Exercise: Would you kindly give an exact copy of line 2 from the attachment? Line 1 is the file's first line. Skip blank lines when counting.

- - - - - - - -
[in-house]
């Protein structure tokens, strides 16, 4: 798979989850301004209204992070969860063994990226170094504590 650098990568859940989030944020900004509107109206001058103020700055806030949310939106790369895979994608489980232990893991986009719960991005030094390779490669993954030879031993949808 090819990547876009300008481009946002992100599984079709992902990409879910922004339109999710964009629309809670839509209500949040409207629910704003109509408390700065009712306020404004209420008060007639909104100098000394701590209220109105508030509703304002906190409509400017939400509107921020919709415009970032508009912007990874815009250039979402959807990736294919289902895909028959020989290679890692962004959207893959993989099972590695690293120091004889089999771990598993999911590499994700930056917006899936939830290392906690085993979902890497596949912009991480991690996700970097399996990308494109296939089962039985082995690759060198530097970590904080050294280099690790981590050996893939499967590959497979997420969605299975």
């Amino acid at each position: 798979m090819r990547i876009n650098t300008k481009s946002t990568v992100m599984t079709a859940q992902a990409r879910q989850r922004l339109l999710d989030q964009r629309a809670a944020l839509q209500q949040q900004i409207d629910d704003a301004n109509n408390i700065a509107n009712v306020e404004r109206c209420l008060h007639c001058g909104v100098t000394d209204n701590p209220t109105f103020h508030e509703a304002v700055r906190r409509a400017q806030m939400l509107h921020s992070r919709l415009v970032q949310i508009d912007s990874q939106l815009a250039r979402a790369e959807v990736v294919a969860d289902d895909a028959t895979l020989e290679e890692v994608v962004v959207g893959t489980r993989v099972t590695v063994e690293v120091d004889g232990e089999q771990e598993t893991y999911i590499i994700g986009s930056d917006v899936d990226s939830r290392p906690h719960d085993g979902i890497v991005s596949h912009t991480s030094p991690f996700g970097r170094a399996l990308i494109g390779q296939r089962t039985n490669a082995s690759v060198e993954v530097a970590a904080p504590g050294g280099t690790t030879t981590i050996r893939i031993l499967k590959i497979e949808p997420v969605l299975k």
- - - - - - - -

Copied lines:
């Protein structure tokens, strides 16, 4: 798979989850301004209204992070969860063994990226170094504590 650098990568859940989030944020900004509107109206001058103020700055806030949310939106790369895979994608489980232990893991986009719960991005030094390779490669993954030879031993949808 090819990547876009300008481009946002992100599984079709992902990409879910922004339109999710964009629309809670839509209500949040409207629910704003109509408390700065009712306020404004209420008060007639909104100098000394701590209220109105508030509703304002906190409509400017939400509107921020919709415009970032508009912007990874815009250039979402959807990736294919289902895909028959020989290679890692962004959207893959993989099972590695690293120091004889089999771990598993999911590499994700930056917006899936939830290392906690085993979902890497596949912009991480991690996700970097399996990308494109296939089962039985082995690759060198530097970590904080050294280099690790981590050996893939499967590959497979997420969605299975």